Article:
In the age of COVID-19, if you develop a cough or shortness of breath it is often cause for alarm. What we might have taken in stride as a cold just a few years ago is now a serious concern.
We wonder: “Have I contracted COVID-19 or is it my asthma acting up?” How can you tell the difference between COVID-19 and asthma?
|Fever of over 100.4||No fever|
|Coughing with or without wheeze||Audible cough and wheeze|
|Shortness of breath||Shortness of breath|
|Nasal congestion||Chest tightness and/or congestion|
|Nausea/vomiting/diarrhea||You have to stop talking to catch breath|
|Headache and fatigue||Fatigue|
|Muscle or body aches||Not able to perform daily activities|
|Swelling or rash on hands and feet|
|Loss of taste or smell|
If you’re concerned you have COVID-19:
- Isolate yourself from others and call your doctor for guidance.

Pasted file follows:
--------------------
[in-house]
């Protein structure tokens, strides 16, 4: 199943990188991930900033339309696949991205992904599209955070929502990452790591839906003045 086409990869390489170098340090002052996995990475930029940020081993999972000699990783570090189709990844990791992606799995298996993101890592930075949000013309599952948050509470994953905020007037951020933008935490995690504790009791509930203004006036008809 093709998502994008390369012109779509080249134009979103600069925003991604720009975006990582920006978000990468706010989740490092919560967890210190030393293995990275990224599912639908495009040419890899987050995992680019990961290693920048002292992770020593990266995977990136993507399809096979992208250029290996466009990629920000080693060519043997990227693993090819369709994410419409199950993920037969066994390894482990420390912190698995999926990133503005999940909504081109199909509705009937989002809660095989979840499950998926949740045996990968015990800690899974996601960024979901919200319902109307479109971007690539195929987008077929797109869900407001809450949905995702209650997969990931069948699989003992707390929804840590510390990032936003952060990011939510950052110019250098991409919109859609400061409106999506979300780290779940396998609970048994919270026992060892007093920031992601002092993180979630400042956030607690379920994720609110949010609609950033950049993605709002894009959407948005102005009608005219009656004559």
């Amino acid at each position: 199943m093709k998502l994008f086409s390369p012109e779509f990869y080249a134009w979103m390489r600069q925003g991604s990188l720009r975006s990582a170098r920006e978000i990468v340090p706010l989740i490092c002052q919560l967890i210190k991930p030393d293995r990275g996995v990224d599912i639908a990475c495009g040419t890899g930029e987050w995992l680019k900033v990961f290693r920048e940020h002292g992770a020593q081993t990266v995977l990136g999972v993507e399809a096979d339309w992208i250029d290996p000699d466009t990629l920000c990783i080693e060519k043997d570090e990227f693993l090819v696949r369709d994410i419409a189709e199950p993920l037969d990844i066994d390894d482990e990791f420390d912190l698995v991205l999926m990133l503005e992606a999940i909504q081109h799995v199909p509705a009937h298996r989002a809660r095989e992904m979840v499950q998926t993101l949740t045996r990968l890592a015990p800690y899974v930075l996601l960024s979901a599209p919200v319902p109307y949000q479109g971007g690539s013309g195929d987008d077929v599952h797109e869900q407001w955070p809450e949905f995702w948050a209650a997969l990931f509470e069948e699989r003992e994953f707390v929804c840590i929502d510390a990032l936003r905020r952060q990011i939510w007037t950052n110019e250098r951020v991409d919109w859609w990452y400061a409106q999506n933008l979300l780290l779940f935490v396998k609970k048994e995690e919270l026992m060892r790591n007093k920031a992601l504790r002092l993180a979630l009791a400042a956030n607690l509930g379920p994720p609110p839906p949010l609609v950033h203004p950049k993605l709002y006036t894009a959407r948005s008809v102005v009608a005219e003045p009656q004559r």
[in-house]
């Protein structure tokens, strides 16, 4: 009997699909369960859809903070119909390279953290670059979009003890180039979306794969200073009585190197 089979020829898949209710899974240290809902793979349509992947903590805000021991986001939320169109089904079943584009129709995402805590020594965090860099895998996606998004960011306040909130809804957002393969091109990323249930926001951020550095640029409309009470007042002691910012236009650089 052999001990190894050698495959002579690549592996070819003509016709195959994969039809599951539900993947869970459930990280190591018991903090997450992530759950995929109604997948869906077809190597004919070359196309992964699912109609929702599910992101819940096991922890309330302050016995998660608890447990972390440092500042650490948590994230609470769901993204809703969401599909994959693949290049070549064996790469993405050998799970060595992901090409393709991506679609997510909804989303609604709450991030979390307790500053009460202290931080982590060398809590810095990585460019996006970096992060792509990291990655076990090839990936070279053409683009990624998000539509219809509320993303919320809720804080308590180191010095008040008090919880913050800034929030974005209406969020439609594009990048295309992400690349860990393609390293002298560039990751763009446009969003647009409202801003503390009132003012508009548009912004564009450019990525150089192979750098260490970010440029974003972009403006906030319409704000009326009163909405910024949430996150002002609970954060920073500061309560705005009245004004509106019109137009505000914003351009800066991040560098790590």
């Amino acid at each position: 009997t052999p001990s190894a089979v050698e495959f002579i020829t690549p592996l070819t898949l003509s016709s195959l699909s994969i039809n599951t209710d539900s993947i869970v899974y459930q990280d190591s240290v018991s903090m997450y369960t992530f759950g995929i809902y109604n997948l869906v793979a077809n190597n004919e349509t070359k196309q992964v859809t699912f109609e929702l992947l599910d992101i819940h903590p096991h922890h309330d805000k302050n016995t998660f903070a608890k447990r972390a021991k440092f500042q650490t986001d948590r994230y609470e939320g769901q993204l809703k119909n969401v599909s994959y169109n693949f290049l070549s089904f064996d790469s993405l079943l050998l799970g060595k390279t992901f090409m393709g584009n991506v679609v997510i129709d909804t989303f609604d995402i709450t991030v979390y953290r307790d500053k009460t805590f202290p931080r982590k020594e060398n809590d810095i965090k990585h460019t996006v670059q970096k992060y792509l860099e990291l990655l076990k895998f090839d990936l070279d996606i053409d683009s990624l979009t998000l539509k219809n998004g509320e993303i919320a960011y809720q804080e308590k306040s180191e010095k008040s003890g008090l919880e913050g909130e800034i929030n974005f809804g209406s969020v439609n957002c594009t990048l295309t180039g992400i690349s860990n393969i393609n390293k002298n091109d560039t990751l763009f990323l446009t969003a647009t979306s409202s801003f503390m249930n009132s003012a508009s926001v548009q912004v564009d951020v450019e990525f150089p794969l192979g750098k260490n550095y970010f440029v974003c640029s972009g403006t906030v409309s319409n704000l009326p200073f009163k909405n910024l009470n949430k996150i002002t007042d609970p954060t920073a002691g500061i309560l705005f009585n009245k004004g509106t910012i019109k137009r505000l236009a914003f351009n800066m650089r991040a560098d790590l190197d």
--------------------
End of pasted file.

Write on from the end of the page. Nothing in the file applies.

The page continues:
- If you are having trouble breathing, call 911 — be sure to tell them you are concerned you might have COVID-19.
If you think you are having asthma issues:
- Follow your Asthma Action Plan.
- Use your quick-relief inhaler and other medications as prescribed.
- Call 911 if your symptoms become severe.
If you’re not sure what you’re struggling with:
- Call your doctor.
- While waiting to see your doctor, isolate yourself and keep those around you safe (clean surfaces, wear a face mask).
- Consider a telehealth visit to talk with your doctor without leaving your home.
During the COVID-19 pandemic, do your best to stay healthy. Eat well, get enough sleep, stay hydrated and exercise. Continue to follow the 3 Ws – Wash your hands, Watch your distance and Wear a mask. Get vaccinated when the COVID-19 vaccine becomes available to you.